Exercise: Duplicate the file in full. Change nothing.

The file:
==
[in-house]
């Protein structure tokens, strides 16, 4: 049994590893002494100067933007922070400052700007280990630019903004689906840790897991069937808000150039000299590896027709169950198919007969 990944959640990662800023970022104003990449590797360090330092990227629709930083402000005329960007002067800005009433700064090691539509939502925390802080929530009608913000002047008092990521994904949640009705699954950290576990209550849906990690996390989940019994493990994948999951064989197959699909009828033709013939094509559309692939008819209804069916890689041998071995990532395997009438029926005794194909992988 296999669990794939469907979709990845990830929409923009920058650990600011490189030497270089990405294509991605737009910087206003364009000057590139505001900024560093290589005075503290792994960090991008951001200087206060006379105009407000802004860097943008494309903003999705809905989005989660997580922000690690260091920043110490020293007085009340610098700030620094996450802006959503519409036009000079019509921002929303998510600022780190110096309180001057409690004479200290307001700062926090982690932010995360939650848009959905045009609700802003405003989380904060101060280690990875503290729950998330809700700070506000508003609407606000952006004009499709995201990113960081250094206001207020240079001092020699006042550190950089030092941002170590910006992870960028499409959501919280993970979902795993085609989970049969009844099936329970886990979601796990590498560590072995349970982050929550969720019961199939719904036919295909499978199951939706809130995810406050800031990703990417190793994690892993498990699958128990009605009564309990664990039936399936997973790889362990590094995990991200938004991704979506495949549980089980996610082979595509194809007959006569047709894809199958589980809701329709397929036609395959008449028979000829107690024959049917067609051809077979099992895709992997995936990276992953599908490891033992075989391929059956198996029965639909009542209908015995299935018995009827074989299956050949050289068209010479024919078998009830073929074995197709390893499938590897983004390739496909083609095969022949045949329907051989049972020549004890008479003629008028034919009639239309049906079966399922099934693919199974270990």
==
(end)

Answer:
[in-house]
């Protein structure tokens, strides 16, 4: 049994590893002494100067933007922070400052700007280990630019903004689906840790897991069937808000150039000299590896027709169950198919007969 990944959640990662800023970022104003990449590797360090330092990227629709930083402000005329960007002067800005009433700064090691539509939502925390802080929530009608913000002047008092990521994904949640009705699954950290576990209550849906990690996390989940019994493990994948999951064989197959699909009828033709013939094509559309692939008819209804069916890689041998071995990532395997009438029926005794194909992988 296999669990794939469907979709990845990830929409923009920058650990600011490189030497270089990405294509991605737009910087206003364009000057590139505001900024560093290589005075503290792994960090991008951001200087206060006379105009407000802004860097943008494309903003999705809905989005989660997580922000690690260091920043110490020293007085009340610098700030620094996450802006959503519409036009000079019509921002929303998510600022780190110096309180001057409690004479200290307001700062926090982690932010995360939650848009959905045009609700802003405003989380904060101060280690990875503290729950998330809700700070506000508003609407606000952006004009499709995201990113960081250094206001207020240079001092020699006042550190950089030092941002170590910006992870960028499409959501919280993970979902795993085609989970049969009844099936329970886990979601796990590498560590072995349970982050929550969720019961199939719904036919295909499978199951939706809130995810406050800031990703990417190793994690892993498990699958128990009605009564309990664990039936399936997973790889362990590094995990991200938004991704979506495949549980089980996610082979595509194809007959006569047709894809199958589980809701329709397929036609395959008449028979000829107690024959049917067609051809077979099992895709992997995936990276992953599908490891033992075989391929059956198996029965639909009542209908015995299935018995009827074989299956050949050289068209010479024919078998009830073929074995197709390893499938590897983004390739496909083609095969022949045949329907051989049972020549004890008479003629008028034919009639239309049906079966399922099934693919199974270990």